Woods became embroiled in patent interference cases for more than a dozen of the 45 patents he obtained in the United States, according to Fouché’s book. He would often have to supplement his inventing career with side jobs for which he was usually paid a pittance. At one point he gave his landlady part ownership in his company in exchange for room and board.
“In the most basic sense, Woods’s day-to-day activities can best be described as surviving and even hustling,” Fouché wrote.
Woods married in 1890, but his wife filed for divorce a year later.
“He didn’t have money to provide,” said Head, the researcher. “He had a temper and would physically and verbally abuse his wife. She wanted his time, his attention. She wasn’t getting that.”
His most ardent fight was against James S. Zerbe, his business partner at the American Engineering Company, which the two started in 1891. It was Zerbe whom Woods accused of stealing his plans.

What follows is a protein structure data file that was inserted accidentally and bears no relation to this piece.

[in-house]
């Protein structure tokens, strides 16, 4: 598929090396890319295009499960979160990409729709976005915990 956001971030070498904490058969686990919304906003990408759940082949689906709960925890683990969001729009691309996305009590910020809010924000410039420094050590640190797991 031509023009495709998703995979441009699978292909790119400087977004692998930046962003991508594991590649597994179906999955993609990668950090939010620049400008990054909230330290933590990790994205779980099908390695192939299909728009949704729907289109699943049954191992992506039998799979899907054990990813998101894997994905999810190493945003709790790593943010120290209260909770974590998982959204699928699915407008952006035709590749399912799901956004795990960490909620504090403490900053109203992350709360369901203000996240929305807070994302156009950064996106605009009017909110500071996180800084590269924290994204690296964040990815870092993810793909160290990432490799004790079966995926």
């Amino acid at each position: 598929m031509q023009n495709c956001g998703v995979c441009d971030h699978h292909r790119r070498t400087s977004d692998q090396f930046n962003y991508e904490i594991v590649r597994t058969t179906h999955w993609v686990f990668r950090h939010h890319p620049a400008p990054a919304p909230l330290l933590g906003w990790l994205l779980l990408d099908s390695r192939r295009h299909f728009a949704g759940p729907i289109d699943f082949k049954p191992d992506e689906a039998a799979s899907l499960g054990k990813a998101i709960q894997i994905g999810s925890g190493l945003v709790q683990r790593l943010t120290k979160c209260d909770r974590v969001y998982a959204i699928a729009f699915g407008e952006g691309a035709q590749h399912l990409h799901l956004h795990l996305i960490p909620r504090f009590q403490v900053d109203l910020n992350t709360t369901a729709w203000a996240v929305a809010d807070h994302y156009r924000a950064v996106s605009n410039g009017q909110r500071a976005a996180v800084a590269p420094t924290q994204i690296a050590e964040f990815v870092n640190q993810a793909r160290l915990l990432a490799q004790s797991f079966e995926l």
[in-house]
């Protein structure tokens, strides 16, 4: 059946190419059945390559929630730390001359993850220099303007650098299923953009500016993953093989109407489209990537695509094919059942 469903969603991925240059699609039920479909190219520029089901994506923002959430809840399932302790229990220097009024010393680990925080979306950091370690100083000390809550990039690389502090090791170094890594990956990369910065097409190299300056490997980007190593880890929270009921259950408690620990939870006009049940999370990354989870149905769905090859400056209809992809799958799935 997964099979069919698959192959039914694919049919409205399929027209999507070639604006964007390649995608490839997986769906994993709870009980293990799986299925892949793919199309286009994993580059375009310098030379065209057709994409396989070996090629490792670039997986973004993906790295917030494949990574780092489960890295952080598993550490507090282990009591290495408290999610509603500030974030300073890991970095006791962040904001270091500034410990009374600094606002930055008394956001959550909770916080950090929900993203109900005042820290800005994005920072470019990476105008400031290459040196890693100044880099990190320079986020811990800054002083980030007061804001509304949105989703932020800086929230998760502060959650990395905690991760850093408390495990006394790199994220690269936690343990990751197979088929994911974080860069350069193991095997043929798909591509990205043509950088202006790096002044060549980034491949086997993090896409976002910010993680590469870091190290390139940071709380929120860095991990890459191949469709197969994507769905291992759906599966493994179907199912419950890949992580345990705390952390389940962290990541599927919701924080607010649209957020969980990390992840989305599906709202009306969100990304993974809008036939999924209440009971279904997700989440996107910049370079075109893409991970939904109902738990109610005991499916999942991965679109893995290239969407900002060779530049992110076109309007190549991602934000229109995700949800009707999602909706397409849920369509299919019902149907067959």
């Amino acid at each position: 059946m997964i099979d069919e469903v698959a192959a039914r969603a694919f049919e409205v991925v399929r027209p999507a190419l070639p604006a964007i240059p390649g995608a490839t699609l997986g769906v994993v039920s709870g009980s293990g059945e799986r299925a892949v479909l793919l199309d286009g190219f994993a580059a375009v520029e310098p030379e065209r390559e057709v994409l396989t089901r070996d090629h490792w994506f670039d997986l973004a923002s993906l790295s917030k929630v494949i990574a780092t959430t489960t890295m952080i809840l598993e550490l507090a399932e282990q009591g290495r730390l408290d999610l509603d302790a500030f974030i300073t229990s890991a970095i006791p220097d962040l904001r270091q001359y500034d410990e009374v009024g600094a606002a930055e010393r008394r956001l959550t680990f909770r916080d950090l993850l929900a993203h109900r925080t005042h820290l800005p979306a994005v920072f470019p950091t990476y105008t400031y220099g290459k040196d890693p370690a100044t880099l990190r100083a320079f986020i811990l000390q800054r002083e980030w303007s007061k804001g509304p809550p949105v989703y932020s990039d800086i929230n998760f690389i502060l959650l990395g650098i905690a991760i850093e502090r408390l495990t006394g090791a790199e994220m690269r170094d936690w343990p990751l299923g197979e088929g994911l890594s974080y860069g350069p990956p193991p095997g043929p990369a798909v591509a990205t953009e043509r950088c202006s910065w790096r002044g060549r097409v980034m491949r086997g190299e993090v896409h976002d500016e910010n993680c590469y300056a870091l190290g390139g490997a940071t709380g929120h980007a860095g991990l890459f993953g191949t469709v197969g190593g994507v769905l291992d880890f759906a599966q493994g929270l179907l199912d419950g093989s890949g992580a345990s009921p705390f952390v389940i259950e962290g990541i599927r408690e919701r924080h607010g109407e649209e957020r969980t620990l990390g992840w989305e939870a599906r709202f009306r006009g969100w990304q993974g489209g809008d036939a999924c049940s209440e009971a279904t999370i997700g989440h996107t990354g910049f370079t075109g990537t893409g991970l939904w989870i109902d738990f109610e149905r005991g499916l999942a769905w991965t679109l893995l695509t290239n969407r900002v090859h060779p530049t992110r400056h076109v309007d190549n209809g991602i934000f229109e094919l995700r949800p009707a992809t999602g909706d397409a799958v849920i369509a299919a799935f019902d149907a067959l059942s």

Woods was hoping to improve the way electricity powered trains, and was especially drawn to the idea of the third rail, which powers trains from underneath rather than from wires overhead.
Some version of this had already been in place, but only for light rail above ground, Head said. Before Woods, no one had figured out a way for it to be powerful enough to propel trains underground, he said.
Woods and Zerbe would eventually go to court over ownership of the invention. Though Woods won, Zerbe had already patented the design in Europe. It was valued at $1 million.
Woods continued inventing and found moderate success selling his work to General Electric and Westinghouse. One of his later inventions for Westinghouse was an automatic air brake, an early version of a so-called dead man’s switch, which slows or stops a train to prevent impact if a conductor is incapacitated. In 1896 Woods made enough money to buy a farm in Rockland County, N.Y.